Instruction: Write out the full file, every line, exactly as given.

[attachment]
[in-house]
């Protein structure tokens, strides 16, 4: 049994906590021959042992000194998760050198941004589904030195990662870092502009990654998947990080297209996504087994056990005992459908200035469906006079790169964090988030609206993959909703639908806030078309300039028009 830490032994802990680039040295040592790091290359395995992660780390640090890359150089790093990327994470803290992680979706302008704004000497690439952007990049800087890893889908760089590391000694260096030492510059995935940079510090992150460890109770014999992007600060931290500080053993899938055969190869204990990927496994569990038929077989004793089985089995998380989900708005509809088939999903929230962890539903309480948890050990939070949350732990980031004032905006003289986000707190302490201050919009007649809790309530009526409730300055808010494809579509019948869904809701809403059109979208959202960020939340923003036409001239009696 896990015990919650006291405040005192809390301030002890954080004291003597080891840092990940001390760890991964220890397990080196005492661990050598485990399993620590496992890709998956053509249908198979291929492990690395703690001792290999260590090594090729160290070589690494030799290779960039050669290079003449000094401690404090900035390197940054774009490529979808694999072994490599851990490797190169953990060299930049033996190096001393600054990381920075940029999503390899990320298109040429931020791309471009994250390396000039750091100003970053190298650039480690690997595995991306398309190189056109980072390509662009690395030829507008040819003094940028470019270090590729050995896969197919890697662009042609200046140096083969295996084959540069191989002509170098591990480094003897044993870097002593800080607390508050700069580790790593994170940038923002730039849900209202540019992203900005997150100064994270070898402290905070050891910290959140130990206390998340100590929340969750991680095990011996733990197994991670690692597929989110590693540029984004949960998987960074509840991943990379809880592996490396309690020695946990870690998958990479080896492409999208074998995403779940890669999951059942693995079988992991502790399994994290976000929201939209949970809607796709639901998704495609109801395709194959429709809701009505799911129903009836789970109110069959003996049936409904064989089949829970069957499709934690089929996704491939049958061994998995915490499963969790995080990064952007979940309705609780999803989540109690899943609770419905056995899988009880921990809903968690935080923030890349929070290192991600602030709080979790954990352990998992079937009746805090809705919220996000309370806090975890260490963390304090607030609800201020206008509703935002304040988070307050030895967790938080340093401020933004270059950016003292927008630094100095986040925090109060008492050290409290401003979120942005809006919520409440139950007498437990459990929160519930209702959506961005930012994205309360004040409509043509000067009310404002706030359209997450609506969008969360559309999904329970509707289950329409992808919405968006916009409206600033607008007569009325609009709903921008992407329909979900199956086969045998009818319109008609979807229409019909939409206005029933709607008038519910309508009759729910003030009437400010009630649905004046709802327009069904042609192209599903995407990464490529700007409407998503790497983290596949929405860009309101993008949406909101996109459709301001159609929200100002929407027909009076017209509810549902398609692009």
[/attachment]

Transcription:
[in-house]
């Protein structure tokens, strides 16, 4: 049994906590021959042992000194998760050198941004589904030195990662870092502009990654998947990080297209996504087994056990005992459908200035469906006079790169964090988030609206993959909703639908806030078309300039028009 830490032994802990680039040295040592790091290359395995992660780390640090890359150089790093990327994470803290992680979706302008704004000497690439952007990049800087890893889908760089590391000694260096030492510059995935940079510090992150460890109770014999992007600060931290500080053993899938055969190869204990990927496994569990038929077989004793089985089995998380989900708005509809088939999903929230962890539903309480948890050990939070949350732990980031004032905006003289986000707190302490201050919009007649809790309530009526409730300055808010494809579509019948869904809701809403059109979208959202960020939340923003036409001239009696 896990015990919650006291405040005192809390301030002890954080004291003597080891840092990940001390760890991964220890397990080196005492661990050598485990399993620590496992890709998956053509249908198979291929492990690395703690001792290999260590090594090729160290070589690494030799290779960039050669290079003449000094401690404090900035390197940054774009490529979808694999072994490599851990490797190169953990060299930049033996190096001393600054990381920075940029999503390899990320298109040429931020791309471009994250390396000039750091100003970053190298650039480690690997595995991306398309190189056109980072390509662009690395030829507008040819003094940028470019270090590729050995896969197919890697662009042609200046140096083969295996084959540069191989002509170098591990480094003897044993870097002593800080607390508050700069580790790593994170940038923002730039849900209202540019992203900005997150100064994270070898402290905070050891910290959140130990206390998340100590929340969750991680095990011996733990197994991670690692597929989110590693540029984004949960998987960074509840991943990379809880592996490396309690020695946990870690998958990479080896492409999208074998995403779940890669999951059942693995079988992991502790399994994290976000929201939209949970809607796709639901998704495609109801395709194959429709809701009505799911129903009836789970109110069959003996049936409904064989089949829970069957499709934690089929996704491939049958061994998995915490499963969790995080990064952007979940309705609780999803989540109690899943609770419905056995899988009880921990809903968690935080923030890349929070290192991600602030709080979790954990352990998992079937009746805090809705919220996000309370806090975890260490963390304090607030609800201020206008509703935002304040988070307050030895967790938080340093401020933004270059950016003292927008630094100095986040925090109060008492050290409290401003979120942005809006919520409440139950007498437990459990929160519930209702959506961005930012994205309360004040409509043509000067009310404002706030359209997450609506969008969360559309999904329970509707289950329409992808919405968006916009409206600033607008007569009325609009709903921008992407329909979900199956086969045998009818319109008609979807229409019909939409206005029933709607008038519910309508009759729910003030009437400010009630649905004046709802327009069904042609192209599903995407990464490529700007409407998503790497983290596949929405860009309101993008949406909101996109459709301001159609929200100002929407027909009076017209509810549902398609692009």